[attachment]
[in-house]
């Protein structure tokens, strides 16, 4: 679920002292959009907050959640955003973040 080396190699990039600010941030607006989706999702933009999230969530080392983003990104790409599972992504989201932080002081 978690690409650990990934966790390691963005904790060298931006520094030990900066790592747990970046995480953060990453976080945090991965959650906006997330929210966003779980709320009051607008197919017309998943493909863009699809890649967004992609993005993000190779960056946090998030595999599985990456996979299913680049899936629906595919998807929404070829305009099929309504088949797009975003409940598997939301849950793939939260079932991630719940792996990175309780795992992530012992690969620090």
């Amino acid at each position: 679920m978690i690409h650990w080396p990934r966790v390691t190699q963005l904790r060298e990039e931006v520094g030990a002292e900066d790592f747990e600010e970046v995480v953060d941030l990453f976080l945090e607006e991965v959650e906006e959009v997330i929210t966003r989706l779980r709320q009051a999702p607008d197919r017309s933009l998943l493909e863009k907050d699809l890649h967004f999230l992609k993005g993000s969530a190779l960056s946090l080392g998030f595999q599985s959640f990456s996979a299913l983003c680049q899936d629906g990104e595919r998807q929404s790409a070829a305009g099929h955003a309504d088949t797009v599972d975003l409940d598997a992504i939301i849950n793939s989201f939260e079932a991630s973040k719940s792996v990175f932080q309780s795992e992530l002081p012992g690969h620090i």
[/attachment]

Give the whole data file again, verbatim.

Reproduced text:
[in-house]
């Protein structure tokens, strides 16, 4: 679920002292959009907050959640955003973040 080396190699990039600010941030607006989706999702933009999230969530080392983003990104790409599972992504989201932080002081 978690690409650990990934966790390691963005904790060298931006520094030990900066790592747990970046995480953060990453976080945090991965959650906006997330929210966003779980709320009051607008197919017309998943493909863009699809890649967004992609993005993000190779960056946090998030595999599985990456996979299913680049899936629906595919998807929404070829305009099929309504088949797009975003409940598997939301849950793939939260079932991630719940792996990175309780795992992530012992690969620090």
């Amino acid at each position: 679920m978690i690409h650990w080396p990934r966790v390691t190699q963005l904790r060298e990039e931006v520094g030990a002292e900066d790592f747990e600010e970046v995480v953060d941030l990453f976080l945090e607006e991965v959650e906006e959009v997330i929210t966003r989706l779980r709320q009051a999702p607008d197919r017309s933009l998943l493909e863009k907050d699809l890649h967004f999230l992609k993005g993000s969530a190779l960056s946090l080392g998030f595999q599985s959640f990456s996979a299913l983003c680049q899936d629906g990104e595919r998807q929404s790409a070829a305009g099929h955003a309504d088949t797009v599972d975003l409940d598997a992504i939301i849950n793939s989201f939260e079932a991630s973040k719940s792996v990175f932080q309780s795992e992530l002081p012992g690969h620090i």